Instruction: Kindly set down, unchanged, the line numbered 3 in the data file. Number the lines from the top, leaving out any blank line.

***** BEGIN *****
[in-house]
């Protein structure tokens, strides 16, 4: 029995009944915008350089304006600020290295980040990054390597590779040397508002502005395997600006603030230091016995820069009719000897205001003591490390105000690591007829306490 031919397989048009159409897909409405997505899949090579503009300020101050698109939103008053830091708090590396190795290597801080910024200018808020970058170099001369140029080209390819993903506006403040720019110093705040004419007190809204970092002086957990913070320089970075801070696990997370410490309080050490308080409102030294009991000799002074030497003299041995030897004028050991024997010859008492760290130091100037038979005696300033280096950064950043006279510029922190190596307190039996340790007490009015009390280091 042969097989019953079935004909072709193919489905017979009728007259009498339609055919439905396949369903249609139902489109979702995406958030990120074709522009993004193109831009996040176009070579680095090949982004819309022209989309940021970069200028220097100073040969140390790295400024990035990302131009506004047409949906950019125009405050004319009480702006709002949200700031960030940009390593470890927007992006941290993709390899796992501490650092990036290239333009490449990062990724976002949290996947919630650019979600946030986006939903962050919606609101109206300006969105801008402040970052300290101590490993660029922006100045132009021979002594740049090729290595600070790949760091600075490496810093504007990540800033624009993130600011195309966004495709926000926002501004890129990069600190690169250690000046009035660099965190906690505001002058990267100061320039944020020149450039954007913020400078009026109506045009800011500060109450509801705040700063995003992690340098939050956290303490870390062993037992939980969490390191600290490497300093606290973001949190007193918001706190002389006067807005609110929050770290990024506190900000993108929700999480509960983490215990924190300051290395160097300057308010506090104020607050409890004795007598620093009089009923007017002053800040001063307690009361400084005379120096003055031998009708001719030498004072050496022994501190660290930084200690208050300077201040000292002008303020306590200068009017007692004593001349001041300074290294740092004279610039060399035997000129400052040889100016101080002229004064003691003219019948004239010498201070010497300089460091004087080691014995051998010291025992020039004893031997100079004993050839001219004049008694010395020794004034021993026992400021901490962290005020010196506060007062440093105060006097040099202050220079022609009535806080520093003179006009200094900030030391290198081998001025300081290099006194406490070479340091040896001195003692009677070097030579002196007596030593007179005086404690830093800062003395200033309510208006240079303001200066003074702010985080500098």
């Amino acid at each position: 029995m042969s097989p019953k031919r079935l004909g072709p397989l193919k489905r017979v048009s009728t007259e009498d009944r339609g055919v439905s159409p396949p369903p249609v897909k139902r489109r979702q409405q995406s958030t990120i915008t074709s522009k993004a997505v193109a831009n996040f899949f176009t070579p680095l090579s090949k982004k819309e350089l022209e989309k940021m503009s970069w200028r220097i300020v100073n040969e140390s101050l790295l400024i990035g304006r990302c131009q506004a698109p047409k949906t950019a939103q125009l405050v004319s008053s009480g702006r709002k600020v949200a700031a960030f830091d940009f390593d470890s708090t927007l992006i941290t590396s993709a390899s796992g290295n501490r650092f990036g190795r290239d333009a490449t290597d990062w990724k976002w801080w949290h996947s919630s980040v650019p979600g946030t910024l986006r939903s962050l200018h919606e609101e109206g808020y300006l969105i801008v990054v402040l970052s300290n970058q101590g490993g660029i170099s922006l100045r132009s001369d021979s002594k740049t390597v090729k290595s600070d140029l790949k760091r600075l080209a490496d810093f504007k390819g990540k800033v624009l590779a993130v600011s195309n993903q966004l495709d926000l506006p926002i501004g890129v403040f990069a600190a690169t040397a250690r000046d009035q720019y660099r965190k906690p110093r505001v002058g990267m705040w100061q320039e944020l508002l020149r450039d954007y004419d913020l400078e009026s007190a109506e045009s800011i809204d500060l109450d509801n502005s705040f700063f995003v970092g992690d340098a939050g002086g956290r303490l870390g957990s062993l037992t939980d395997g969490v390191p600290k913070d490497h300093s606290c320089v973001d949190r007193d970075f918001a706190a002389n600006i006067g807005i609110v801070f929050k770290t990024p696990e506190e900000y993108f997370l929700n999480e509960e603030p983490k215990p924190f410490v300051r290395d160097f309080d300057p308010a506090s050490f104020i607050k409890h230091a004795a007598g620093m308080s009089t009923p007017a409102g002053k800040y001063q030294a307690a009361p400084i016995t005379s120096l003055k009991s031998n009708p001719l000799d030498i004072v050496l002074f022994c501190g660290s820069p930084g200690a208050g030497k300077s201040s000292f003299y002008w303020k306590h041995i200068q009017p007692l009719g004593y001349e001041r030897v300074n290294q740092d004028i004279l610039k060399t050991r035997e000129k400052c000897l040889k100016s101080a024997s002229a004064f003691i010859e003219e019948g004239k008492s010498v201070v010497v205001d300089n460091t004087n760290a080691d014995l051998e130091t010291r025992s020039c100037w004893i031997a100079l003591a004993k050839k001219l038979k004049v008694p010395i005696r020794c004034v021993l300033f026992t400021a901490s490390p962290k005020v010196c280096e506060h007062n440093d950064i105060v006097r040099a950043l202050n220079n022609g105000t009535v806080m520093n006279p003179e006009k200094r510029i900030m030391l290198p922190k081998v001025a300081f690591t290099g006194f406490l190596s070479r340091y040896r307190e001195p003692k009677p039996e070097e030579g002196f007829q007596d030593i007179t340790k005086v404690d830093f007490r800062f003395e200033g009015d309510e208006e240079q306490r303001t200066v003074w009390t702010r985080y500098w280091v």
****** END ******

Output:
């Amino acid at each position: 029995m042969s097989p019953k031919r079935l004909g072709p397989l193919k489905r017979v048009s009728t007259e009498d009944r339609g055919v439905s159409p396949p369903p249609v897909k139902r489109r979702q409405q995406s958030t990120i915008t074709s522009k993004a997505v193109a831009n996040f899949f176009t070579p680095l090579s090949k982004k819309e350089l022209e989309k940021m503009s970069w200028r220097i300020v100073n040969e140390s101050l790295l400024i990035g304006r990302c131009q506004a698109p047409k949906t950019a939103q125009l405050v004319s008053s009480g702006r709002k600020v949200a700031a960030f830091d940009f390593d470890s708090t927007l992006i941290t590396s993709a390899s796992g290295n501490r650092f990036g190795r290239d333009a490449t290597d990062w990724k976002w801080w949290h996947s919630s980040v650019p979600g946030t910024l986006r939903s962050l200018h919606e609101e109206g808020y300006l969105i801008v990054v402040l970052s300290n970058q101590g490993g660029i170099s922006l100045r132009s001369d021979s002594k740049t390597v090729k290595s600070d140029l790949k760091r600075l080209a490496d810093f504007k390819g990540k800033v624009l590779a993130v600011s195309n993903q966004l495709d926000l506006p926002i501004g890129v403040f990069a600190a690169t040397a250690r000046d009035q720019y660099r965190k906690p110093r505001v002058g990267m705040w100061q320039e944020l508002l020149r450039d954007y004419d913020l400078e009026s007190a109506e045009s800011i809204d500060l109450d509801n502005s705040f700063f995003v970092g992690d340098a939050g002086g956290r303490l870390g957990s062993l037992t939980d395997g969490v390191p600290k913070d490497h300093s606290c320089v973001d949190r007193d970075f918001a706190a002389n600006i006067g807005i609110v801070f929050k770290t990024p696990e506190e900000y993108f997370l929700n999480e509960e603030p983490k215990p924190f410490v300051r290395d160097f309080d300057p308010a506090s050490f104020i607050k409890h230091a004795a007598g620093m308080s009089t009923p007017a409102g002053k800040y001063q030294a307690a009361p400084i016995t005379s120096l003055k009991s031998n009708p001719l000799d030498i004072v050496l002074f022994c501190g660290s820069p930084g200690a208050g030497k300077s201040s000292f003299y002008w303020k306590h041995i200068q009017p007692l009719g004593y001349e001041r030897v300074n290294q740092d004028i004279l610039k060399t050991r035997e000129k400052c000897l040889k100016s101080a024997s002229a004064f003691i010859e003219e019948g004239k008492s010498v201070v010497v205001d300089n460091t004087n760290a080691d014995l051998e130091t010291r025992s020039c100037w004893i031997a100079l003591a004993k050839k001219l038979k004049v008694p010395i005696r020794c004034v021993l300033f026992t400021a901490s490390p962290k005020v010196c280096e506060h007062n440093d950064i105060v006097r040099a950043l202050n220079n022609g105000t009535v806080m520093n006279p003179e006009k200094r510029i900030m030391l290198p922190k081998v001025a300081f690591t290099g006194f406490l190596s070479r340091y040896r307190e001195p003692k009677p039996e070097e030579g002196f007829q007596d030593i007179t340790k005086v404690d830093f007490r800062f003395e200033g009015d309510e208006e240079q306490r303001t200066v003074w009390t702010r985080y500098w280091v």